Opportunity at National Institute of Standards and Technology (NIST)
N-Photon Entanglement and N-Photon Detection for Quantum-Based Metrology
Physical Measurement Laboratory, Quantum Measurement Division
Please note: This Agency only participates in the February and August reviews.
|Alan Lee Migdall
By creating photon states with photon numbers of more than one, it is possible to make measurements with resolution beyond conventional limits. For example, in interferometric applications, the resolution improvement can scale like 1/N with properly prepared states, where N is the number of photons in the state. While interferometry and other applications would benefit from high-N photon states, their creation is a significant experimental challenge. Various production schemes have been proposed. These include arrangements where correlated pairs of photons made by parametric downconversion are combined with other correlated pairs, or with coherent laser pulses, or through the use of these pulses with photon-number resolving detectors. Another possible scheme combines the outputs of arrays of quantum dot-based single photon sources. A key trick to any of these schemes is to do the combination in such a way that the likelihood of creating the desired N-photon state is not so rare that it renders the method impractical. We are exploring these state preparation ideas, as well as the metrology of the states produced and then once produced, the use of those states for high accuracy measurements.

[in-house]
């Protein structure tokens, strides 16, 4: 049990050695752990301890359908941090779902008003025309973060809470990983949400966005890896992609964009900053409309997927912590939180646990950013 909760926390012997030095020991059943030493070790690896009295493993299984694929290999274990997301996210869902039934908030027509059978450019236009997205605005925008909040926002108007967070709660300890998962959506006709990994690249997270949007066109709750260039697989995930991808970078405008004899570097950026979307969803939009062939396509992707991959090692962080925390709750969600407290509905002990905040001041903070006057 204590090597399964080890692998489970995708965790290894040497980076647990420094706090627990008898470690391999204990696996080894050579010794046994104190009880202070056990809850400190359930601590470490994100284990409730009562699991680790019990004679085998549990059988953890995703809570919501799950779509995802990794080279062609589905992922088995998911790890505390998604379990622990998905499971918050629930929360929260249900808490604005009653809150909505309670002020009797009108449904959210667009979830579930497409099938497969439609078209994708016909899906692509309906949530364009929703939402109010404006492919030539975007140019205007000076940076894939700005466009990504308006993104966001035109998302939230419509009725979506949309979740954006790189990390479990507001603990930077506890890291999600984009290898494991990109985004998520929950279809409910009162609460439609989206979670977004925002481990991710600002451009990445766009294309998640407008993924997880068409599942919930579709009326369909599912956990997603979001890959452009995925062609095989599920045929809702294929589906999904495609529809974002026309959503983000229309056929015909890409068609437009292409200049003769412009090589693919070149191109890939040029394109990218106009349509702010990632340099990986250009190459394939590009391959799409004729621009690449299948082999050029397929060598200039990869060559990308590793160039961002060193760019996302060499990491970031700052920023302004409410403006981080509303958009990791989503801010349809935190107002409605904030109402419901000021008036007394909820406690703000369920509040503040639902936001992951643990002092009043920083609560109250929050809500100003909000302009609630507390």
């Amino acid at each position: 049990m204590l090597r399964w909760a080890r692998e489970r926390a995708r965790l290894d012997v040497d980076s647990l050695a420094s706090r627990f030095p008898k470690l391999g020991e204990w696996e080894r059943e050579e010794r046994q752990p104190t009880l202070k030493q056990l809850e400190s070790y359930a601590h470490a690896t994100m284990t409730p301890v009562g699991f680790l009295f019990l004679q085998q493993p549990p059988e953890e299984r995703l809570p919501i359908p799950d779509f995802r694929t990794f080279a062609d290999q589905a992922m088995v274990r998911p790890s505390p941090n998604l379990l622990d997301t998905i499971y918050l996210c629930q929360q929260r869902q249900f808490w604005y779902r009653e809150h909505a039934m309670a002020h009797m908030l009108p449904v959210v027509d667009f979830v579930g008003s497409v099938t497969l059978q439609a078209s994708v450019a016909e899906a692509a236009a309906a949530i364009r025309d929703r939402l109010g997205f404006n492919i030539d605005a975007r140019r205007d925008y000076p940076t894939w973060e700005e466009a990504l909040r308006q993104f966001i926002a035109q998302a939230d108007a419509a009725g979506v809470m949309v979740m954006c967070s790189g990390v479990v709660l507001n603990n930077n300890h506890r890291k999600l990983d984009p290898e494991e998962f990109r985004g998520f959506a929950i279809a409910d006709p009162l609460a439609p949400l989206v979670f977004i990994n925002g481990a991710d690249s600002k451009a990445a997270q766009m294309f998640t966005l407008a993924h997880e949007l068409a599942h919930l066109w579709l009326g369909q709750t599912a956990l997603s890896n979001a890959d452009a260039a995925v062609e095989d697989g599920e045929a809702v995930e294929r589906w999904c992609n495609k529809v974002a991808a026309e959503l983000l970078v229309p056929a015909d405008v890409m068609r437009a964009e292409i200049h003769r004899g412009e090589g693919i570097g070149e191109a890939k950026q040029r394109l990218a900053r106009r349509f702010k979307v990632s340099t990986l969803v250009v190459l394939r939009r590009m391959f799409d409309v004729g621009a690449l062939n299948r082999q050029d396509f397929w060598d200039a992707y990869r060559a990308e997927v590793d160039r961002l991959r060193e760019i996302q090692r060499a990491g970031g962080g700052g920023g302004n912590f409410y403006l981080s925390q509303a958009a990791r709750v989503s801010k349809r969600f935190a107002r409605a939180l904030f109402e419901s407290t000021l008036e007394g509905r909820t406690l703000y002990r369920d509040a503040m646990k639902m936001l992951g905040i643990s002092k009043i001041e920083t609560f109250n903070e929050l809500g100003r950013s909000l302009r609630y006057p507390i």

In addition to the advances of N-photon sources, photon-number-resolving detectors also offer new capabilities for measurement applications. We currently have in our lab one of the world's best photon-number-resolving detector and it has nearly 100% detection efficiency. That is a combination that offers much potential in improved measurements as well as fundamental tests of physics and quantum mechanics.
Entanglement; Metrology; Quantum information; Quantum state; Single photon; Single photon detector; Single photon source;
Open to U.S. citizens
Open to Postdoctoral applicants